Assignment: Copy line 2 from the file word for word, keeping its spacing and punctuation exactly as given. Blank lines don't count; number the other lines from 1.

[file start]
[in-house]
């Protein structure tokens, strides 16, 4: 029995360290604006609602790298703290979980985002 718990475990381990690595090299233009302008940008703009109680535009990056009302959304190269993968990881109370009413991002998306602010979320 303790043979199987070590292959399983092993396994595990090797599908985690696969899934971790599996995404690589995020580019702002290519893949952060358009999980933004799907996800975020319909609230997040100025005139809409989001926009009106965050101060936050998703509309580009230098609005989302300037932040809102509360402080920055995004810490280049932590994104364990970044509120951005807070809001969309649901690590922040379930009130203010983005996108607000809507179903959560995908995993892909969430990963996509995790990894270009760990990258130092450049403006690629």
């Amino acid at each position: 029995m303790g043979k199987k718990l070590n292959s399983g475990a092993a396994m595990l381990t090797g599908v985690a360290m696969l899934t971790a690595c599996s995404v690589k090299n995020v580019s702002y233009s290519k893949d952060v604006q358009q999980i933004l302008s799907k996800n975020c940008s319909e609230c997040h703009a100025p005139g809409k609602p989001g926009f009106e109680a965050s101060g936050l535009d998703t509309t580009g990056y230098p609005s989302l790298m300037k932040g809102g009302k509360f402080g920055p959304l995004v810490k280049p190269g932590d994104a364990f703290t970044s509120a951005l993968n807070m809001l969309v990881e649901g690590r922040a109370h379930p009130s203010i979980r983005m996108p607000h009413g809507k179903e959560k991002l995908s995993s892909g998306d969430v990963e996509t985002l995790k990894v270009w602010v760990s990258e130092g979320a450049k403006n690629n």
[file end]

């Protein structure tokens, strides 16, 4: 029995360290604006609602790298703290979980985002 718990475990381990690595090299233009302008940008703009109680535009990056009302959304190269993968990881109370009413991002998306602010979320 303790043979199987070590292959399983092993396994595990090797599908985690696969899934971790599996995404690589995020580019702002290519893949952060358009999980933004799907996800975020319909609230997040100025005139809409989001926009009106965050101060936050998703509309580009230098609005989302300037932040809102509360402080920055995004810490280049932590994104364990970044509120951005807070809001969309649901690590922040379930009130203010983005996108607000809507179903959560995908995993892909969430990963996509995790990894270009760990990258130092450049403006690629």